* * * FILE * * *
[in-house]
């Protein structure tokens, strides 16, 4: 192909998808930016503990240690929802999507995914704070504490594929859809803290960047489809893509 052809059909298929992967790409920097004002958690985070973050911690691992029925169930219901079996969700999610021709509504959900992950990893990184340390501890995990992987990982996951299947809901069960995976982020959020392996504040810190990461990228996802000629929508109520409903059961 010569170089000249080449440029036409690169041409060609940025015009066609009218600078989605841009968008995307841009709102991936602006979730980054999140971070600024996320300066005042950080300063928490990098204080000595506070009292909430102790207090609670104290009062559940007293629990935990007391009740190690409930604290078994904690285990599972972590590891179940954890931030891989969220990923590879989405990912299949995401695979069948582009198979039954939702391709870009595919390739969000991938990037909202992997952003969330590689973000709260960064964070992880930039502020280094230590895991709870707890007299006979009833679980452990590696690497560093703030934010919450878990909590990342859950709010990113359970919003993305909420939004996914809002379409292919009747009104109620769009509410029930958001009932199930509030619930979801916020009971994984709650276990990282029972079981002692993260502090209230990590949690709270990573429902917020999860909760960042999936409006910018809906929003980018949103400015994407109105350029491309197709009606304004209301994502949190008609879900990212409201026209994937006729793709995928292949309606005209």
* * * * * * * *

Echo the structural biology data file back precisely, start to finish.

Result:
[in-house]
């Protein structure tokens, strides 16, 4: 192909998808930016503990240690929802999507995914704070504490594929859809803290960047489809893509 052809059909298929992967790409920097004002958690985070973050911690691992029925169930219901079996969700999610021709509504959900992950990893990184340390501890995990992987990982996951299947809901069960995976982020959020392996504040810190990461990228996802000629929508109520409903059961 010569170089000249080449440029036409690169041409060609940025015009066609009218600078989605841009968008995307841009709102991936602006979730980054999140971070600024996320300066005042950080300063928490990098204080000595506070009292909430102790207090609670104290009062559940007293629990935990007391009740190690409930604290078994904690285990599972972590590891179940954890931030891989969220990923590879989405990912299949995401695979069948582009198979039954939702391709870009595919390739969000991938990037909202992997952003969330590689973000709260960064964070992880930039502020280094230590895991709870707890007299006979009833679980452990590696690497560093703030934010919450878990909590990342859950709010990113359970919003993305909420939004996914809002379409292919009747009104109620769009509410029930958001009932199930509030619930979801916020009971994984709650276990990282029972079981002692993260502090209230990590949690709270990573429902917020999860909760960042999936409006910018809906929003980018949103400015994407109105350029491309197709009606304004209301994502949190008609879900990212409201026209994937006729793709995928292949309606005209």